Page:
The Ideal World Using NIAM/ORM for Classes and Databases

For most people, reality is not always in sync with what we expect to be an ideal world, and everyday software development is no exception to that. In the functional research paragraph, physical relational model metadata were used to produce mappings and classes to get to the entity class definitions for the developer to work with. A more ideal approach would be if the NIAM/ORM model could also be used to generate entity classes directly, avoiding a transformation from metadata to class definition. It would make the ultimate goal, where the design of the application is as usable as the application itself, appear to be one step closer.

When that ideal world will be a reality, or even if it will be a reality, is hard to say as a lot of the factors that influence how a software project could be made a success can be found in areas outside the world of computer science. Nevertheless, it's interesting to see what can be accomplished today, with techniques developed today, like model-driven software development.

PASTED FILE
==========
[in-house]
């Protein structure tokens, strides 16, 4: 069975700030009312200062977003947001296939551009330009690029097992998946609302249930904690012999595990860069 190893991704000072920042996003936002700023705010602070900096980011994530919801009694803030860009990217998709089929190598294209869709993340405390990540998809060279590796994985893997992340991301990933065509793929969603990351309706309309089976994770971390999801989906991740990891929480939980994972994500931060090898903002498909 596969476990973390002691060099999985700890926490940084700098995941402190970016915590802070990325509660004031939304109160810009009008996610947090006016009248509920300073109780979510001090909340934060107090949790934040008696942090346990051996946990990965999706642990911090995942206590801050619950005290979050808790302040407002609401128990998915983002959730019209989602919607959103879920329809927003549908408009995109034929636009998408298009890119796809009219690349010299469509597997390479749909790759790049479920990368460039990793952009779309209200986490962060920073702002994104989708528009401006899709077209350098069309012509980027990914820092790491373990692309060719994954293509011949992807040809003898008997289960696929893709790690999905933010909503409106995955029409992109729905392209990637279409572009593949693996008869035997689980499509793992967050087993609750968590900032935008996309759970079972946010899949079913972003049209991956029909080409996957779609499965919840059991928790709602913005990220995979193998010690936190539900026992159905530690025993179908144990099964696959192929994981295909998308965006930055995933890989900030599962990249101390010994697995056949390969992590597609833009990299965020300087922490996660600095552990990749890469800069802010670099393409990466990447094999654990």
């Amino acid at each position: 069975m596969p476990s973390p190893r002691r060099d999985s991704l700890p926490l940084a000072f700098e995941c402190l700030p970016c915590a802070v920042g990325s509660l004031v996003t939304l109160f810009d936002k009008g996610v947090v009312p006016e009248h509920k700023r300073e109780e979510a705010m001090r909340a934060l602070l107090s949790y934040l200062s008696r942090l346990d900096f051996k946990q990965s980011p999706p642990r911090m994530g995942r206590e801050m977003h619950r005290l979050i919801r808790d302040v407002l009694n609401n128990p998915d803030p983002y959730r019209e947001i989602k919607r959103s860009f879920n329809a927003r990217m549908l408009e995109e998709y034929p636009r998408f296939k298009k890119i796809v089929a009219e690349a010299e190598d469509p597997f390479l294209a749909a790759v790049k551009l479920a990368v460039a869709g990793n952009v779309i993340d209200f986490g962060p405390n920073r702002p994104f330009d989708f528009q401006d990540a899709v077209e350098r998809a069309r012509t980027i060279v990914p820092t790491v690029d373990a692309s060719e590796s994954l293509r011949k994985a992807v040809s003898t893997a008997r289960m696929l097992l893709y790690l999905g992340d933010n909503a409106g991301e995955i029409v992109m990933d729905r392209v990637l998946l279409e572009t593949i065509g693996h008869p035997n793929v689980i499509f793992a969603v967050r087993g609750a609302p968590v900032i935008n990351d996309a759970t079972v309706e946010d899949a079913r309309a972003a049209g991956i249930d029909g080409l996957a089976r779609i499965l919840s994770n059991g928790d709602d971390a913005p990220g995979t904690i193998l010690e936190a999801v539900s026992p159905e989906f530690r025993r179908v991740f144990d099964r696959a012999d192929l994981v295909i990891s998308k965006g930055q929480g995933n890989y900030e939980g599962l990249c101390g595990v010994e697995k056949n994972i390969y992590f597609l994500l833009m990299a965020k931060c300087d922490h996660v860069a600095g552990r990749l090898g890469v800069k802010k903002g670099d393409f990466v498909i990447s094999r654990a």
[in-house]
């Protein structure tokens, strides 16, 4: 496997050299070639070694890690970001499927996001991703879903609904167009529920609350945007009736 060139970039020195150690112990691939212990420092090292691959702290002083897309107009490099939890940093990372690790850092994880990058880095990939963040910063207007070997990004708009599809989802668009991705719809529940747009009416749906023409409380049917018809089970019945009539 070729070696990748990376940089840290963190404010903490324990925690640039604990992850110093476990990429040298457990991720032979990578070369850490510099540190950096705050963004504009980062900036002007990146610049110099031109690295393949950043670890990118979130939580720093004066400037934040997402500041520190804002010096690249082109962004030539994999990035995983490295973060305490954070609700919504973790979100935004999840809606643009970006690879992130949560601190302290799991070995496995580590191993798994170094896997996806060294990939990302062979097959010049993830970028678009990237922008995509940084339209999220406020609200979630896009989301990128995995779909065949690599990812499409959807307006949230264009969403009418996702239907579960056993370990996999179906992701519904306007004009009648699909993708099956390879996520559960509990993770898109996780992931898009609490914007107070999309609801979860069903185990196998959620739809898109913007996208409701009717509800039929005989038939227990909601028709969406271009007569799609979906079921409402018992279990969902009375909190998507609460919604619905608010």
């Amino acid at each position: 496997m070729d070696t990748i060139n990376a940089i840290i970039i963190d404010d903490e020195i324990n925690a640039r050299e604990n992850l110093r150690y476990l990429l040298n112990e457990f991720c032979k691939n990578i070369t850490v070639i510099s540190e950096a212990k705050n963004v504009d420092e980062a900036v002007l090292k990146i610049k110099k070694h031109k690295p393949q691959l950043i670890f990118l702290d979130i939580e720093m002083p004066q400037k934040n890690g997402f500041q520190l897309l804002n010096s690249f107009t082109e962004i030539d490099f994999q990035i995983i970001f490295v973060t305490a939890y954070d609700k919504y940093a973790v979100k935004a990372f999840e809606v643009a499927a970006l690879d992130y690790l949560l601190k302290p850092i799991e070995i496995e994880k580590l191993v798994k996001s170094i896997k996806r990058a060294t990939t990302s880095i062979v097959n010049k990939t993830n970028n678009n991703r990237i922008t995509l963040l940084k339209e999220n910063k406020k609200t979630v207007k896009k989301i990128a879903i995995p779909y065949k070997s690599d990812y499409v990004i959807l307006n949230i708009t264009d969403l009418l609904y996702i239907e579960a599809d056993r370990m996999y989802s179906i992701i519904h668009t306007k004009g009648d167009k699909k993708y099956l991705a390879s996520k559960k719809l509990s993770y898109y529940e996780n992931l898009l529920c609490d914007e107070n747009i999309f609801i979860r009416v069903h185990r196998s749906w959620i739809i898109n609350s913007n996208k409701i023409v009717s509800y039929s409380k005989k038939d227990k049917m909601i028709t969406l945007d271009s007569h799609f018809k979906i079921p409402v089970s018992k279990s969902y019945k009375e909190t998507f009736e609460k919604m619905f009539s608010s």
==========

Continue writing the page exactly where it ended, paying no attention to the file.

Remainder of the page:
References
[1] Codd, E. F. "A Relational Model of Data for Large Shared Data Banks." Communications of the ACM, vol. 13 #6, 1970.
[2] Fowler, Martin. Patterns of Enterprise Application Architecture. Boston, MA: Addison-Wesley, 2003.
[3] Chen, P. "The entity-relationship model[md]toward a unified view of data." ACM Transactions on database systems, vol.1 no.1, 1976.
[4] Halpin, T.A. and G.M. Nijssen. Conceptual Schema and Relational Database Design: A Fact-Oriented Approach. New Jersey: Prentice Hall, 1989.
[5] Halpin, Terry. Information Modeling and Relational Databases: From Conceptual Analysis to Logical Design. San Francisco: Morgan Kaufmann, 2001.

Published Wednesday, August 23, 2006 12:24 PM by FransBouma